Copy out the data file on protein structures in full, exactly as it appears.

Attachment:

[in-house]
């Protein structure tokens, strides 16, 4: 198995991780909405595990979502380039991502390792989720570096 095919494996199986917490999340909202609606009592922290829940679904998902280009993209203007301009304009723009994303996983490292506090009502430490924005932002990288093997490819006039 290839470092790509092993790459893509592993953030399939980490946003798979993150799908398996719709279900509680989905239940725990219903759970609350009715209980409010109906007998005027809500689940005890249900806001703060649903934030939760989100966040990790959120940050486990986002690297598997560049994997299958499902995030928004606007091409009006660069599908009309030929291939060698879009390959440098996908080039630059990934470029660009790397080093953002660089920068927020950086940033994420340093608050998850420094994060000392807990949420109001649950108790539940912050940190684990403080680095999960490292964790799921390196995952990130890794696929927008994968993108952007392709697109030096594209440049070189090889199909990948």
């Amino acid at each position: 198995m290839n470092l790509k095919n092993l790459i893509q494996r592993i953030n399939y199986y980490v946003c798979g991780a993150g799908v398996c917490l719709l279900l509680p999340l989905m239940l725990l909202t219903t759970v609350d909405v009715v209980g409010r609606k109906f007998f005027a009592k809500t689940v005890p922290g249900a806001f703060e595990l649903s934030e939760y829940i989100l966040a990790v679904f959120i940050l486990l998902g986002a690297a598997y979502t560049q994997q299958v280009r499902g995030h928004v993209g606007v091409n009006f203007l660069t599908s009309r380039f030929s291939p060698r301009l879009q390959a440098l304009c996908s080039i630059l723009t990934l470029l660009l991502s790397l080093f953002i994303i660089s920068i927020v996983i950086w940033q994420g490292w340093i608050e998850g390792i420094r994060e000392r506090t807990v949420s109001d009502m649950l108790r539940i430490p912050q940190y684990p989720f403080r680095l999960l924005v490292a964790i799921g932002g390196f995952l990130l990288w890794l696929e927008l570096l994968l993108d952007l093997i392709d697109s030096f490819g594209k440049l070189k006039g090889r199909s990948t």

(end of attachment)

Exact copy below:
[in-house]
């Protein structure tokens, strides 16, 4: 198995991780909405595990979502380039991502390792989720570096 095919494996199986917490999340909202609606009592922290829940679904998902280009993209203007301009304009723009994303996983490292506090009502430490924005932002990288093997490819006039 290839470092790509092993790459893509592993953030399939980490946003798979993150799908398996719709279900509680989905239940725990219903759970609350009715209980409010109906007998005027809500689940005890249900806001703060649903934030939760989100966040990790959120940050486990986002690297598997560049994997299958499902995030928004606007091409009006660069599908009309030929291939060698879009390959440098996908080039630059990934470029660009790397080093953002660089920068927020950086940033994420340093608050998850420094994060000392807990949420109001649950108790539940912050940190684990403080680095999960490292964790799921390196995952990130890794696929927008994968993108952007392709697109030096594209440049070189090889199909990948």
């Amino acid at each position: 198995m290839n470092l790509k095919n092993l790459i893509q494996r592993i953030n399939y199986y980490v946003c798979g991780a993150g799908v398996c917490l719709l279900l509680p999340l989905m239940l725990l909202t219903t759970v609350d909405v009715v209980g409010r609606k109906f007998f005027a009592k809500t689940v005890p922290g249900a806001f703060e595990l649903s934030e939760y829940i989100l966040a990790v679904f959120i940050l486990l998902g986002a690297a598997y979502t560049q994997q299958v280009r499902g995030h928004v993209g606007v091409n009006f203007l660069t599908s009309r380039f030929s291939p060698r301009l879009q390959a440098l304009c996908s080039i630059l723009t990934l470029l660009l991502s790397l080093f953002i994303i660089s920068i927020v996983i950086w940033q994420g490292w340093i608050e998850g390792i420094r994060e000392r506090t807990v949420s109001d009502m649950l108790r539940i430490p912050q940190y684990p989720f403080r680095l999960l924005v490292a964790i799921g932002g390196f995952l990130l990288w890794l696929e927008l570096l994968l993108d952007l093997i392709d697109s030096f490819g594209k440049l070189k006039g090889r199909s990948t």